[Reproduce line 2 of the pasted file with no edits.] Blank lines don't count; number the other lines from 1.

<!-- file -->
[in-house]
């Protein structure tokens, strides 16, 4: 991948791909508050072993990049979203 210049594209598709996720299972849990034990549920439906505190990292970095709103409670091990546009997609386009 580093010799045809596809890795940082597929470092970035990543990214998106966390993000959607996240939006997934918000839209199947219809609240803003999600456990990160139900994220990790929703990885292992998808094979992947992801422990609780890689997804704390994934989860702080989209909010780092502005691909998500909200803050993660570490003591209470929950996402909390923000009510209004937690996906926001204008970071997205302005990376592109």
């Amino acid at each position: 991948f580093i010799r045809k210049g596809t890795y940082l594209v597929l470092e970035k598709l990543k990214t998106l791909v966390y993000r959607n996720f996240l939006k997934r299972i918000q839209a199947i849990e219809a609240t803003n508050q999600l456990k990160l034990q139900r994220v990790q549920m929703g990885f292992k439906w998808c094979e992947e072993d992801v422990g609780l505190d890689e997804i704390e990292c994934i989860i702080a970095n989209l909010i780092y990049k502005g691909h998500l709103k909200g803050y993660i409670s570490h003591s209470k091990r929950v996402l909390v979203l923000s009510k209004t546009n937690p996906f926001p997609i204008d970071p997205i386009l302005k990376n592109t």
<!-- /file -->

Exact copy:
């Protein structure tokens, strides 16, 4: 991948791909508050072993990049979203 210049594209598709996720299972849990034990549920439906505190990292970095709103409670091990546009997609386009 580093010799045809596809890795940082597929470092970035990543990214998106966390993000959607996240939006997934918000839209199947219809609240803003999600456990990160139900994220990790929703990885292992998808094979992947992801422990609780890689997804704390994934989860702080989209909010780092502005691909998500909200803050993660570490003591209470929950996402909390923000009510209004937690996906926001204008970071997205302005990376592109």